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Columbus Free Press – A RustBelt Rebellion – The Lake Erie Bill of Rights

Very tiny little girl holding a sign saying Protect Our Water!

by Tish O’Dell | May 2, 2019

Toledo’s 2014 water crises which left 500,000 area residents not able to drink, bathe, or touch their tap water because a potentially deadly algal toxin called microcystin could make them sick, started the realization in Toledo that Lake Erie was calling out for help.

For the next 2 years the people tried to work through the regulatory system and government officials to protect the Lake and the residents. What they discovered was that all the regulations and tax money thrown at the problem were merely “window dressing” that gave the impression of doing something. More testing of the water, signs posted at beaches to let people know the dangers of going in the polluted lake waters and voluntary classes for agriculture businesses on how to apply fertilizers.

Microcystin has grown nearly every summer in western Lake Erie since 1995.The algal blooms continue and the “dead zone” in the Lake continues to expand. In 2016 the local activists involved with Toledoans for Safe Water (TSW) decided they had to do something. Using their right to initiative and working with the Community Environmental Legal Defense Fund (CELDF) to help them draft a Rights of Nature law (LEBOR) giving Lake Erie the right to flourish and be healthy, a new path was forged for environmental protection in the U.S.

It wasn’t easy. Besides volunteers spending countless hours collecting over 10,000 signatures, the group faced 2 Supreme Court challenges before getting on the ballot. Instead of being on the November 2018 ballot, the LEBOR was placed on a February Special Election ballot with another local initiative. The local grass roots group then faced a brutal opposition campaign from a group that formed on Feb. 6 calling themselves Toledo Jobs and Growth Coalition. It was discovered in March after the campaign that this group was funded almost in its entirety of $310,000 by BP North America out of Houston. TSW spent just under $6,000 on their campaign and even being outspent 50-1, won the election with 61% of the vote.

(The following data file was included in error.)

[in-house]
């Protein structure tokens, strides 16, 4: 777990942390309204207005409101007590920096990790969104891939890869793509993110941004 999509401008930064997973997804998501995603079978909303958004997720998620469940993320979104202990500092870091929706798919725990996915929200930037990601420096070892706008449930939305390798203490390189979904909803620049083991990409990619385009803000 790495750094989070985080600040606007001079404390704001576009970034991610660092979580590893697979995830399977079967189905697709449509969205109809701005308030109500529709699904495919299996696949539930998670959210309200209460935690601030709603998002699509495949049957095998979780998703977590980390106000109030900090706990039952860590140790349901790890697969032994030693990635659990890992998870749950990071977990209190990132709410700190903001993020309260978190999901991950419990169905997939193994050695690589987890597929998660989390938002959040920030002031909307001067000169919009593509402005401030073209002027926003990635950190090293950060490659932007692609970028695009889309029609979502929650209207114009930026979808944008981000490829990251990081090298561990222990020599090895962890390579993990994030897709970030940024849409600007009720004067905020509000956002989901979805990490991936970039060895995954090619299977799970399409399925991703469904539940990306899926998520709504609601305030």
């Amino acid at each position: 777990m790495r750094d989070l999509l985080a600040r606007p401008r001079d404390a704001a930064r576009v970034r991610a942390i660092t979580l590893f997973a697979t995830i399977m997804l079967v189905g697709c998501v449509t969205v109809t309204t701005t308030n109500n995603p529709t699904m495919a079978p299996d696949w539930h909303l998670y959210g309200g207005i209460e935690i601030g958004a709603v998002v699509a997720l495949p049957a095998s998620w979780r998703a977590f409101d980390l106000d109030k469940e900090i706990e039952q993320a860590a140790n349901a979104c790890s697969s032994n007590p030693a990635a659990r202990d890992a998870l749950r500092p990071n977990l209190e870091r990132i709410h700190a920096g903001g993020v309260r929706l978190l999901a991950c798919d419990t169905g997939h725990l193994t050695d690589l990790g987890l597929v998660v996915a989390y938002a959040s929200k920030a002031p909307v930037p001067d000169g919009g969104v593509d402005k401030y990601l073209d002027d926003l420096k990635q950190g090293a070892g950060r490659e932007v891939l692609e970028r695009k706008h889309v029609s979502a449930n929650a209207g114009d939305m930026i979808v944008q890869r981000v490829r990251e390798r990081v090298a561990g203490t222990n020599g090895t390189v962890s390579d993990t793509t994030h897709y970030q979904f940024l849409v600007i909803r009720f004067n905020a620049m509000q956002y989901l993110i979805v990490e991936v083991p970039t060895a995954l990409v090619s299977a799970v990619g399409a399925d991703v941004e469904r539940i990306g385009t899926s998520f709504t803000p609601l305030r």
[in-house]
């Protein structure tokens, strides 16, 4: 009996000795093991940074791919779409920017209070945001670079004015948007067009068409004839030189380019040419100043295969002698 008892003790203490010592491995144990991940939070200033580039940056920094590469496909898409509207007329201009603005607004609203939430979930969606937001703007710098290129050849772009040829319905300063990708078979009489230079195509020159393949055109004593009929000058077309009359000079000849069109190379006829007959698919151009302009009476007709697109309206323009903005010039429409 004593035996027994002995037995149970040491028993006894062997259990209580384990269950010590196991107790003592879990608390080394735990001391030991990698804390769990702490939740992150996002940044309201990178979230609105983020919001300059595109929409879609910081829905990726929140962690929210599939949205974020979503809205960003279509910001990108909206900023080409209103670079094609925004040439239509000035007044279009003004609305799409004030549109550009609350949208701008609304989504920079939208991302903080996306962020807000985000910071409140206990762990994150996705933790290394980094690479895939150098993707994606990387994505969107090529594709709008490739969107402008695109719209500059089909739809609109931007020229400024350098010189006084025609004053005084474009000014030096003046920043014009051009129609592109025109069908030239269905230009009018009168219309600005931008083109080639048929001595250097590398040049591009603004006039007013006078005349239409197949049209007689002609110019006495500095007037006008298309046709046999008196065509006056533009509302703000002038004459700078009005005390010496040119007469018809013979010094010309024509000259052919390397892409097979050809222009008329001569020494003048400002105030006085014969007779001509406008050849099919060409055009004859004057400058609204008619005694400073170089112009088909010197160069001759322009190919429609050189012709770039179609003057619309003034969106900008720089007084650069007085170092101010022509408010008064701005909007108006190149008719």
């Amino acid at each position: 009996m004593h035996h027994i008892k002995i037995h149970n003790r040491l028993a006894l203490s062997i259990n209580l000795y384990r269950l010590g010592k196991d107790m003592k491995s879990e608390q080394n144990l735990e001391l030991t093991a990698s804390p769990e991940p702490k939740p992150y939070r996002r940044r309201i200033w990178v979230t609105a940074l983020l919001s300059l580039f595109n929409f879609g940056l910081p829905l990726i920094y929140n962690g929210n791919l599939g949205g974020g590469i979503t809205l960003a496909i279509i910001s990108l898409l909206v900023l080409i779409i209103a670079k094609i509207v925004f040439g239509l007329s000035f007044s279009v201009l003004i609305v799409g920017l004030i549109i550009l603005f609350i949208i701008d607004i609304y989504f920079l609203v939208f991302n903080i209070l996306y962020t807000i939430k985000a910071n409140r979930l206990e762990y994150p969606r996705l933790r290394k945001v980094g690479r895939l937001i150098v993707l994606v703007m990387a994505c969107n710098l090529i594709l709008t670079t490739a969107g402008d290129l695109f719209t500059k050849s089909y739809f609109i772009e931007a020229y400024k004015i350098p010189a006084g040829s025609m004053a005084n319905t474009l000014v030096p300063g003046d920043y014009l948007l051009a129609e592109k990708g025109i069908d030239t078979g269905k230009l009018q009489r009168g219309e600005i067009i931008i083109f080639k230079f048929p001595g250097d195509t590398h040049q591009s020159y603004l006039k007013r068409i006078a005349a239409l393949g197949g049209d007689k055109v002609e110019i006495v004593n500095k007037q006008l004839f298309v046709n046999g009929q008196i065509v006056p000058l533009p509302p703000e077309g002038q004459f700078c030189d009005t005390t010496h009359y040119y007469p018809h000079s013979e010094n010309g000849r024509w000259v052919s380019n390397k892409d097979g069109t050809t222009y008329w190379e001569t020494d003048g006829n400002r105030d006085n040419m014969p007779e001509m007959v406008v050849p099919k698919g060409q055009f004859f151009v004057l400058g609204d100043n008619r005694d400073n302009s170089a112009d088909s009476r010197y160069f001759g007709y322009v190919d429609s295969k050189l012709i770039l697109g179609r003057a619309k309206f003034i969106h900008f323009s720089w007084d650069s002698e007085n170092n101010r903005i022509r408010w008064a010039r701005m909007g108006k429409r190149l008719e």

The Lake Erie Bill of Rights became the first law in the United States recognizing the rights of a specific body of water and its ecosystems. Of course the community members only had 12 hours of celebration when a large farming entity, Drewes Farm Partnership, from Wood County filed a lawsuit against the City of Toledo and the LEBOR.

On March 18, Lake Erie and TSW filed a Motion to Intervene in the case on the side of the Defendant (City of Toledo). Since it was the people who proposed, fought for and voted to pass this law and not the city electeds, the people would like to be in the courtroom and  argue for their law.

On March 29, the state of Ohio also filed a Motion to intervene in this lawsuit BUT on the side of the plaintiff, Drewes Farm!

In a quote provided to the Toledo Blade on April 22, “Attorney General Yost, as Ohio’s chief law enforcement officer, is moving to intervene to protect the rights of all Ohio citizens and to ensure that Ohio’s ability to regulate Lake Erie is not impeded or impaired,” Mr. Binkley said.

The state has had the ability to protect Lake Erie all along, but instead they have chosen to protect the interests of corporate agriculture. TSW are wondering why the state who claims to want to protect Lake Erie is not supporting their law and side, as that is what the people want as well-to protect Lake Erie.

It is ironic that while the state of Ohio is attempting to get the LEBOR overturned, the world is recognizing and applauding the law as groundbreaking and necessary. The United Nations invited members of TSW to speak on Earth Day to officials from around the world about LEBOR.

No one knows for sure what the Judge will rule, however, the Toledo activists want the world to know that others must follow their lead. Movements for systemic change and movements for expansion of rights do not usually survive the first time around in the courts of law and public opinion. It is the repeated efforts that will eventually force both cultural and legal changes from the grassroots upwards. “We don’t lose until we quit”.

Currently there is a campaign to raise funds for the defense of LEBOR.

To learn more about Rights of Nature, visit

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